CRN Provides Supplement Industry With Free Tool to Help Avoid Questionable Advertising Claims

WASHINGTON, D.C., September 19, 2012—The Council for Responsible Nutrition (CRN), the dietary supplement industry’s leading trade association, has developed a free, searchable compilation of all dietary supplement advertising decisions issued by the National Advertising Division (NAD) since 2007 when the Dietary Supplement Advertising Review Program began. NAD is an investigative unit of the advertising industry’s self-regulatory system and is administered by the Council of Better Business Bureaus. The search tool, which is available at no charge on CRN’s website, was created to assist dietary supplement companies in avoiding misleading, non-substantiated or deceptive advertising claims.  

According to Rend Al-Mondhiry, regulatory counsel, CRN, who coordinates the association’s self-regulatory advertising program with the NAD, “This searchable database provides a snapshot of the kinds of claims that are being challenged. We believe that savvy marketers will view this compilation as a service to the industry, using it as a proactive starting point to compare their own advertising claims with those that have raised red flags, and adjust their claims accordingly before drawing the attention of the NAD, or possibly the Federal Trade Commission. Our ultimate goal for the dietary supplement industry is to weed out deceptive claims, and if we can do this as part of a self-regulatory effort, that’s even better.”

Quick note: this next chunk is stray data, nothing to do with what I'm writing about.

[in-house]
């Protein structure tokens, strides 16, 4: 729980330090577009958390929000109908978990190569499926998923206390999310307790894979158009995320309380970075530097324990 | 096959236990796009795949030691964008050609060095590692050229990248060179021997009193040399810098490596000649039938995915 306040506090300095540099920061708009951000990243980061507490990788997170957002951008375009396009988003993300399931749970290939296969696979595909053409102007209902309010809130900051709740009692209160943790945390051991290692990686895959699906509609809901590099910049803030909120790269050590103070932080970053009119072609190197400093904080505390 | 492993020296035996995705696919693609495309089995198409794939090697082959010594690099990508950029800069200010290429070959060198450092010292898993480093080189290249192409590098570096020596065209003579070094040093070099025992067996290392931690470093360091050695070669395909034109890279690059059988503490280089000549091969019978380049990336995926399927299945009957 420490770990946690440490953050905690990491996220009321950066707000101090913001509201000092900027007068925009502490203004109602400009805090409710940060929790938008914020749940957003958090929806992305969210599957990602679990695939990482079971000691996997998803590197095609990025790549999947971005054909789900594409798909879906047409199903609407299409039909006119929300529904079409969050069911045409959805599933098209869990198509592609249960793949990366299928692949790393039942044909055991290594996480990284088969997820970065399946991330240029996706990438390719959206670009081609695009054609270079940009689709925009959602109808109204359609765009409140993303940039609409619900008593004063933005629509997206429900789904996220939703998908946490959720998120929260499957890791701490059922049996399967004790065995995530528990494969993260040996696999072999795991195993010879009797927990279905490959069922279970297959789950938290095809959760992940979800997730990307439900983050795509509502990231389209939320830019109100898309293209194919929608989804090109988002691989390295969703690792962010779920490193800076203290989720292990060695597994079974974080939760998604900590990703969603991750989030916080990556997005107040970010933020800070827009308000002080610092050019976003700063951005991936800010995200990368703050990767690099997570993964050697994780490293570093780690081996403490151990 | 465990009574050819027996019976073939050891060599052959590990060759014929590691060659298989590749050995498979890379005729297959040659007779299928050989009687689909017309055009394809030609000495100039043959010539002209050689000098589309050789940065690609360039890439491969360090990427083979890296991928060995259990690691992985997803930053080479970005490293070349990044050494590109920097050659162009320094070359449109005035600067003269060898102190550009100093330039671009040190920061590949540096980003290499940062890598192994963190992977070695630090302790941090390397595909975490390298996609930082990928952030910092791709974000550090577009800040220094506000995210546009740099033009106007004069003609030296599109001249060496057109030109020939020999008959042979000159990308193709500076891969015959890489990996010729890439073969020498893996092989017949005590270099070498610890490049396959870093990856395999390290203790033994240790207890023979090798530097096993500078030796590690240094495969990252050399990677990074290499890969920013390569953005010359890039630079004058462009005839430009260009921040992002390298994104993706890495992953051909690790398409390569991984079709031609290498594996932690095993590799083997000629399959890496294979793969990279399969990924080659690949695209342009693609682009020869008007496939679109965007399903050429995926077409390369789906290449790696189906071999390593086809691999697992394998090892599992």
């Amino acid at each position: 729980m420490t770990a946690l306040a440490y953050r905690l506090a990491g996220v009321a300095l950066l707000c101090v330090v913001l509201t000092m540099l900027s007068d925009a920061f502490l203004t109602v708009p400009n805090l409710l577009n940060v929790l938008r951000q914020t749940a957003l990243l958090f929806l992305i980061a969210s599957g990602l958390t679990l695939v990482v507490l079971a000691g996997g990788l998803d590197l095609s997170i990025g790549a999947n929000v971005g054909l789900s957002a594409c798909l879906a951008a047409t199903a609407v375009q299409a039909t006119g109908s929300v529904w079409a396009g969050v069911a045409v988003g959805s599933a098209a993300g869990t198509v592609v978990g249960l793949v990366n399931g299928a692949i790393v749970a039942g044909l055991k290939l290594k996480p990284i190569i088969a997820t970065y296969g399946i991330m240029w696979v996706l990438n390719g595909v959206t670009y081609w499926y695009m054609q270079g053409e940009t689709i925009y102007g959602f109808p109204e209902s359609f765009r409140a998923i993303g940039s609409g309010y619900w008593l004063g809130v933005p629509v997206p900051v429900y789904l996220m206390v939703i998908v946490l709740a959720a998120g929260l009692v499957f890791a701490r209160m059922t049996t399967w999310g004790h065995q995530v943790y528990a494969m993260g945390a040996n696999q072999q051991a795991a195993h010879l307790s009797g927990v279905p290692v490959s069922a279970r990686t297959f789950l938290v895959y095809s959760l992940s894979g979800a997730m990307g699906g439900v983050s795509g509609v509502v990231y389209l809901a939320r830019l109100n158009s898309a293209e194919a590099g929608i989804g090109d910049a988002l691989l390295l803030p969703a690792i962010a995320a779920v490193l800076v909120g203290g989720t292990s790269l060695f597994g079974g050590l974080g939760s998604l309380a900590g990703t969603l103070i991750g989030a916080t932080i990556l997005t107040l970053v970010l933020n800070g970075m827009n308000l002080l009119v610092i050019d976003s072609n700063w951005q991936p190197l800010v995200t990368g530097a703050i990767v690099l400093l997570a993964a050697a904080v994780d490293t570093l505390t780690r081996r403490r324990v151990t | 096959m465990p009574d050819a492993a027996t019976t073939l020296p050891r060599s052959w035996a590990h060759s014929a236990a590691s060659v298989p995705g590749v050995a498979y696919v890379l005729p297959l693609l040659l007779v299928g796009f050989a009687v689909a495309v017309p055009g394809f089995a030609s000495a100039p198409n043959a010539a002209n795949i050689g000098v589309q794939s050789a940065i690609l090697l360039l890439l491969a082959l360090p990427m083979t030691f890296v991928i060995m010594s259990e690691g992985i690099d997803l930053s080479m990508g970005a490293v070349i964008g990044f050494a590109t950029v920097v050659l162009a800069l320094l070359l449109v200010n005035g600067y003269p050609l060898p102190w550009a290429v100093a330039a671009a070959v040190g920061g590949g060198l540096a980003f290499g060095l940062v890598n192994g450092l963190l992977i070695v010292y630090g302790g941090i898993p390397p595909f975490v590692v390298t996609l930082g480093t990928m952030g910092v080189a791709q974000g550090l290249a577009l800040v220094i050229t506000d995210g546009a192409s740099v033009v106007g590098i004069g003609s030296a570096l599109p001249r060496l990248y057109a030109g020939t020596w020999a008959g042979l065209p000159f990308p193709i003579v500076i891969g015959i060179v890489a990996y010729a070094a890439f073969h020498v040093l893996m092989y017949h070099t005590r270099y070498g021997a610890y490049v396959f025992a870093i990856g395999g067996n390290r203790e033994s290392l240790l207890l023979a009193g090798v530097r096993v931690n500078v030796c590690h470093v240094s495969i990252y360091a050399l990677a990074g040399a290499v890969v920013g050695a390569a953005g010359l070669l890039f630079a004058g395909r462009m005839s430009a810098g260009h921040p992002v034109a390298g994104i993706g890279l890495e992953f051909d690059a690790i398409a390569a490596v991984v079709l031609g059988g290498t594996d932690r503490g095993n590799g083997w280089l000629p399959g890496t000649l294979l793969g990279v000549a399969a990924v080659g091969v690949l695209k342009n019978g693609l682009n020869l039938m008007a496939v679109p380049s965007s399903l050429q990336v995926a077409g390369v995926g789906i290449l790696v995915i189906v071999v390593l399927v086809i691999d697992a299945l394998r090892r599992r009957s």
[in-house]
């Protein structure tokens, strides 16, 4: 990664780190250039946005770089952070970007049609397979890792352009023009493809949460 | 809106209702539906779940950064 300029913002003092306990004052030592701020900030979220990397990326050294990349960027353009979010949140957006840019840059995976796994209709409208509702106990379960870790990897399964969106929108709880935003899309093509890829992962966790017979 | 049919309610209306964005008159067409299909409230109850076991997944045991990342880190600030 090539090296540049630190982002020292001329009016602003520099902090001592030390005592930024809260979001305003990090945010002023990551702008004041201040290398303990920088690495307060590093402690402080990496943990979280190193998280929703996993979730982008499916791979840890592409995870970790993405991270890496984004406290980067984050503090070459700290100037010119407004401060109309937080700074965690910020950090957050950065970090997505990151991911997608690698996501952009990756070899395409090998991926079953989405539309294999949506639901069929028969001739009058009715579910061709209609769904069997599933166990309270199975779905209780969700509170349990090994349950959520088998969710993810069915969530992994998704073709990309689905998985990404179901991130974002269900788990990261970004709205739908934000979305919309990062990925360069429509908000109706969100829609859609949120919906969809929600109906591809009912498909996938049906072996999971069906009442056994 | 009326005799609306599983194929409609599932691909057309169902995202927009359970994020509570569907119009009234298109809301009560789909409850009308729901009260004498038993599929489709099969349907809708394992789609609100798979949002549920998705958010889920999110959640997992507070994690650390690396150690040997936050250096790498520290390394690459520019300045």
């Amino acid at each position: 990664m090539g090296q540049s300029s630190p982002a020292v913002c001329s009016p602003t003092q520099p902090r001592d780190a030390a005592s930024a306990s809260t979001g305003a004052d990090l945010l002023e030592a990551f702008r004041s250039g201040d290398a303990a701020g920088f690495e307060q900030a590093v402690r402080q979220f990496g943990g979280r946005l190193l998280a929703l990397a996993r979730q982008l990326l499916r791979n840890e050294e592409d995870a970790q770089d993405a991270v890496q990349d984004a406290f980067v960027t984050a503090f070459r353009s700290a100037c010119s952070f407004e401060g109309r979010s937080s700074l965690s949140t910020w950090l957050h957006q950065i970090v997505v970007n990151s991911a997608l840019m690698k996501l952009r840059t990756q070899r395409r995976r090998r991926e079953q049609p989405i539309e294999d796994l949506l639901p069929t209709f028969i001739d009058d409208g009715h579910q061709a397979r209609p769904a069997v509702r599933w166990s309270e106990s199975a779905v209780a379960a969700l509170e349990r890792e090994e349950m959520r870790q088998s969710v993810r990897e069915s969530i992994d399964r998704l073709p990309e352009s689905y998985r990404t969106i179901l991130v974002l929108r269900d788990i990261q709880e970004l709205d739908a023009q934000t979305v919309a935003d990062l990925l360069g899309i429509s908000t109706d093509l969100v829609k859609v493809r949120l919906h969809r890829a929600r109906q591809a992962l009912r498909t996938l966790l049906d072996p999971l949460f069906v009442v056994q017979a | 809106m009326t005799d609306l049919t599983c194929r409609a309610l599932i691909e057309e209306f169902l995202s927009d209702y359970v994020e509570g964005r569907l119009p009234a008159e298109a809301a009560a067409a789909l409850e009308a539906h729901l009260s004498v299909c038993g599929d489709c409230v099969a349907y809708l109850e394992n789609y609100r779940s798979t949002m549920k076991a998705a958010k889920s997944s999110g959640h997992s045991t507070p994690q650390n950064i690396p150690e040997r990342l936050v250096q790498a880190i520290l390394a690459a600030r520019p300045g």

The searchable spreadsheet provides access to a descriptive compilation of over 140 challenges reviewed by the NAD.  It is searchable by supplement category; product name; advertiser; and the types of claims made.  Companies that find trends relevant to their own product lines and marketing can get quick summaries of the cases or subscribe to the NAD’s case reports to get the full decisions.

“This is the most recent effort by CRN to encourage the supplement industry to become more proactive by protecting its consumers and itself through self-regulatory programs that make us a stronger industry,” said CRN President & CEO Steve Mister. “Consumers need to know they can trust our industry’s advertising, and we all have an important role to play in making that possible.  CRN and our member companies have invested both significant staff time and funding to create a program that has been cited by the FTC as ‘an excellent example of self-regulation’.”   

CRN’s program with the NAD began in 2006 when the association began providing a series of grants to enable the NAD to expand its oversight program covering dietary supplement advertisements.  The grants from CRN, totaling nearly $1.5 million over eight years have allowed the NAD to increase the number of dietary supplement cases it examines. The initiative provides companies with a forum for the prompt, voluntary discontinuance of misleading or unsubstantiated advertising claims, encouraging fair competition within the industry while providing a cost-effective and rapid resolution process allowing advertisers the opportunity to comment, withdraw and/or correct advertising.

Note to Editor: The Council for Responsible Nutrition (CRN), founded in 1973, is a Washington, D.C.-based trade association representing dietary supplement manufacturers and ingredient suppliers.  In addition to complying with a host of federal and state regulations governing dietary supplements in the areas of manufacturing, marketing, quality control and safety, our 75+ manufacturer and supplier members also agree to adhere to additional voluntary guidelines as well as CRN’s Code of Ethics. Visit
The Advertising Self-Regulatory Council establishes the policies and procedures for advertising industry self-regulation, including the National Advertising Division (NAD), Children’s Advertising Review Unit (CARU), National Advertising Review Board (NARB), Electronic Retailing Self-Regulation Program (ERSP) and Online Interest-Based Advertising Accountability Program (Accountability Program.) The self-regulatory system is administered by the Council of Better Business Bureaus.